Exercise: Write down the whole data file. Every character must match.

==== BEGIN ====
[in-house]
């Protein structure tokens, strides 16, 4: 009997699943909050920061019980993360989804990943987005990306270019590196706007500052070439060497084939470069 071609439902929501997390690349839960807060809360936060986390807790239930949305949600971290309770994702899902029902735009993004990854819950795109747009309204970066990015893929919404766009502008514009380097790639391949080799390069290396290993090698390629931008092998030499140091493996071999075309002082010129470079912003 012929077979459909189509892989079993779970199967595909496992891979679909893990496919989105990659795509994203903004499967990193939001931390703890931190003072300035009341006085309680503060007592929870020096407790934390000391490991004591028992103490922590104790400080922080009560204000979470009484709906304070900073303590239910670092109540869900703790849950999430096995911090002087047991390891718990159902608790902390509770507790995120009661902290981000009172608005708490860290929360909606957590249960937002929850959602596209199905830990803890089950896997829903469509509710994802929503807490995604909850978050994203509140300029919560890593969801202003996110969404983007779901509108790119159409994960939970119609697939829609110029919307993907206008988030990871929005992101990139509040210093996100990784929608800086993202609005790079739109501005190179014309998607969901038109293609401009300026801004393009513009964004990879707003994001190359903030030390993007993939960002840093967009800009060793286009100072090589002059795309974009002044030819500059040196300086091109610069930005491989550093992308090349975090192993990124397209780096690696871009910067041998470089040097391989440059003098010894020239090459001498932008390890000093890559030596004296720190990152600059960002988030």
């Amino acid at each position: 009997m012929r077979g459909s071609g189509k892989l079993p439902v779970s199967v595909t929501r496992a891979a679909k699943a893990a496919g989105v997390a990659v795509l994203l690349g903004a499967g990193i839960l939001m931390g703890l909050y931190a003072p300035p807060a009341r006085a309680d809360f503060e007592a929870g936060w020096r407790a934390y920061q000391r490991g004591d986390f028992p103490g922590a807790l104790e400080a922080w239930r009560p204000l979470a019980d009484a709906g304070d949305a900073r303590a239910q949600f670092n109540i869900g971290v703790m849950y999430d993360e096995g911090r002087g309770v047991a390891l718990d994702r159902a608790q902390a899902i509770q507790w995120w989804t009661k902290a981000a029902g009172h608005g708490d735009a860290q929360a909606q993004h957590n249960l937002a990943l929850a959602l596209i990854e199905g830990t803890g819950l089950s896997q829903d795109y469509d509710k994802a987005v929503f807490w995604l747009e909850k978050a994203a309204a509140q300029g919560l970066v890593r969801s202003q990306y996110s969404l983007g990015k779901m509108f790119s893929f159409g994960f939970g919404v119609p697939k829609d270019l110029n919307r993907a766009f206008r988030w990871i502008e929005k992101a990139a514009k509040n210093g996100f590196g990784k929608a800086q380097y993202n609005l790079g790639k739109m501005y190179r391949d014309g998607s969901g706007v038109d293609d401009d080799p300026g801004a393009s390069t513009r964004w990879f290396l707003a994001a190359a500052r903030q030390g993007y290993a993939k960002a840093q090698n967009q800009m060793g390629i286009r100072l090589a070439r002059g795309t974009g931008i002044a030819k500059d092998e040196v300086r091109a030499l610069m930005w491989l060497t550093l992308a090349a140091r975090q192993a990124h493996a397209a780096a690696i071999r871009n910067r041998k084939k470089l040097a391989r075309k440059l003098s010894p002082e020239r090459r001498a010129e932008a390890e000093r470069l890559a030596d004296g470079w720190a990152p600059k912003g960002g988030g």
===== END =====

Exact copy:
[in-house]
């Protein structure tokens, strides 16, 4: 009997699943909050920061019980993360989804990943987005990306270019590196706007500052070439060497084939470069 071609439902929501997390690349839960807060809360936060986390807790239930949305949600971290309770994702899902029902735009993004990854819950795109747009309204970066990015893929919404766009502008514009380097790639391949080799390069290396290993090698390629931008092998030499140091493996071999075309002082010129470079912003 012929077979459909189509892989079993779970199967595909496992891979679909893990496919989105990659795509994203903004499967990193939001931390703890931190003072300035009341006085309680503060007592929870020096407790934390000391490991004591028992103490922590104790400080922080009560204000979470009484709906304070900073303590239910670092109540869900703790849950999430096995911090002087047991390891718990159902608790902390509770507790995120009661902290981000009172608005708490860290929360909606957590249960937002929850959602596209199905830990803890089950896997829903469509509710994802929503807490995604909850978050994203509140300029919560890593969801202003996110969404983007779901509108790119159409994960939970119609697939829609110029919307993907206008988030990871929005992101990139509040210093996100990784929608800086993202609005790079739109501005190179014309998607969901038109293609401009300026801004393009513009964004990879707003994001190359903030030390993007993939960002840093967009800009060793286009100072090589002059795309974009002044030819500059040196300086091109610069930005491989550093992308090349975090192993990124397209780096690696871009910067041998470089040097391989440059003098010894020239090459001498932008390890000093890559030596004296720190990152600059960002988030």
């Amino acid at each position: 009997m012929r077979g459909s071609g189509k892989l079993p439902v779970s199967v595909t929501r496992a891979a679909k699943a893990a496919g989105v997390a990659v795509l994203l690349g903004a499967g990193i839960l939001m931390g703890l909050y931190a003072p300035p807060a009341r006085a309680d809360f503060e007592a929870g936060w020096r407790a934390y920061q000391r490991g004591d986390f028992p103490g922590a807790l104790e400080a922080w239930r009560p204000l979470a019980d009484a709906g304070d949305a900073r303590a239910q949600f670092n109540i869900g971290v703790m849950y999430d993360e096995g911090r002087g309770v047991a390891l718990d994702r159902a608790q902390a899902i509770q507790w995120w989804t009661k902290a981000a029902g009172h608005g708490d735009a860290q929360a909606q993004h957590n249960l937002a990943l929850a959602l596209i990854e199905g830990t803890g819950l089950s896997q829903d795109y469509d509710k994802a987005v929503f807490w995604l747009e909850k978050a994203a309204a509140q300029g919560l970066v890593r969801s202003q990306y996110s969404l983007g990015k779901m509108f790119s893929f159409g994960f939970g919404v119609p697939k829609d270019l110029n919307r993907a766009f206008r988030w990871i502008e929005k992101a990139a514009k509040n210093g996100f590196g990784k929608a800086q380097y993202n609005l790079g790639k739109m501005y190179r391949d014309g998607s969901g706007v038109d293609d401009d080799p300026g801004a393009s390069t513009r964004w990879f290396l707003a994001a190359a500052r903030q030390g993007y290993a993939k960002a840093q090698n967009q800009m060793g390629i286009r100072l090589a070439r002059g795309t974009g931008i002044a030819k500059d092998e040196v300086r091109a030499l610069m930005w491989l060497t550093l992308a090349a140091r975090q192993a990124h493996a397209a780096a690696i071999r871009n910067r041998k084939k470089l040097a391989r075309k440059l003098s010894p002082e020239r090459r001498a010129e932008a390890e000093r470069l890559a030596d004296g470079w720190a990152p600059k912003g960002g988030g």